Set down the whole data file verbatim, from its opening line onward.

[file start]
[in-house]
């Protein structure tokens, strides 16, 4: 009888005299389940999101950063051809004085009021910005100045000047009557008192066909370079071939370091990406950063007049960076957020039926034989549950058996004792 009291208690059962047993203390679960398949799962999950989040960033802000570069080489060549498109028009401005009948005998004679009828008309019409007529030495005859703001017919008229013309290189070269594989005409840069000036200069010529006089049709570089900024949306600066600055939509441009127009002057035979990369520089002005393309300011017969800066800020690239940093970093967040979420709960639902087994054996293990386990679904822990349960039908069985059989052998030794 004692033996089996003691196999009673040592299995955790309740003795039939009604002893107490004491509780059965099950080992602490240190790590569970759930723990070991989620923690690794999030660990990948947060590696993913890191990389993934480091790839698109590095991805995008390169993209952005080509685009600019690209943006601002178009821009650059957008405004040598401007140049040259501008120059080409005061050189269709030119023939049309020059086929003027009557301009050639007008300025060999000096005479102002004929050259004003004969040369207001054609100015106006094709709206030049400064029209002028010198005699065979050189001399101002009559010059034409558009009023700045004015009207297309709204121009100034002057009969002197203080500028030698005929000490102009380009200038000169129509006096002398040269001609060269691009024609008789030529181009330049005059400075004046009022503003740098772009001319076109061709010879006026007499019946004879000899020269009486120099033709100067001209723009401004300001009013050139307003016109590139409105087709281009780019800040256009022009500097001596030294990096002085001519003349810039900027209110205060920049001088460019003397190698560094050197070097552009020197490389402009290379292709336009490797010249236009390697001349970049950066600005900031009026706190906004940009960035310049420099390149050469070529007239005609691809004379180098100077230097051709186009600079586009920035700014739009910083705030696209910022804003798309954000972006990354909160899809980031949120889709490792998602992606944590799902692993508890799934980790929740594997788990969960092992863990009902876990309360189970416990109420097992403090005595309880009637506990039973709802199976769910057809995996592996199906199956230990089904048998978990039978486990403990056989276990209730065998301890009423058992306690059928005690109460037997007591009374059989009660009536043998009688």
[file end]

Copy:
[in-house]
């Protein structure tokens, strides 16, 4: 009888005299389940999101950063051809004085009021910005100045000047009557008192066909370079071939370091990406950063007049960076957020039926034989549950058996004792 009291208690059962047993203390679960398949799962999950989040960033802000570069080489060549498109028009401005009948005998004679009828008309019409007529030495005859703001017919008229013309290189070269594989005409840069000036200069010529006089049709570089900024949306600066600055939509441009127009002057035979990369520089002005393309300011017969800066800020690239940093970093967040979420709960639902087994054996293990386990679904822990349960039908069985059989052998030794 004692033996089996003691196999009673040592299995955790309740003795039939009604002893107490004491509780059965099950080992602490240190790590569970759930723990070991989620923690690794999030660990990948947060590696993913890191990389993934480091790839698109590095991805995008390169993209952005080509685009600019690209943006601002178009821009650059957008405004040598401007140049040259501008120059080409005061050189269709030119023939049309020059086929003027009557301009050639007008300025060999000096005479102002004929050259004003004969040369207001054609100015106006094709709206030049400064029209002028010198005699065979050189001399101002009559010059034409558009009023700045004015009207297309709204121009100034002057009969002197203080500028030698005929000490102009380009200038000169129509006096002398040269001609060269691009024609008789030529181009330049005059400075004046009022503003740098772009001319076109061709010879006026007499019946004879000899020269009486120099033709100067001209723009401004300001009013050139307003016109590139409105087709281009780019800040256009022009500097001596030294990096002085001519003349810039900027209110205060920049001088460019003397190698560094050197070097552009020197490389402009290379292709336009490797010249236009390697001349970049950066600005900031009026706190906004940009960035310049420099390149050469070529007239005609691809004379180098100077230097051709186009600079586009920035700014739009910083705030696209910022804003798309954000972006990354909160899809980031949120889709490792998602992606944590799902692993508890799934980790929740594997788990969960092992863990009902876990309360189970416990109420097992403090005595309880009637506990039973709802199976769910057809995996592996199906199956230990089904048998978990039978486990403990056989276990209730065998301890009423058992306690059928005690109460037997007591009374059989009660009536043998009688």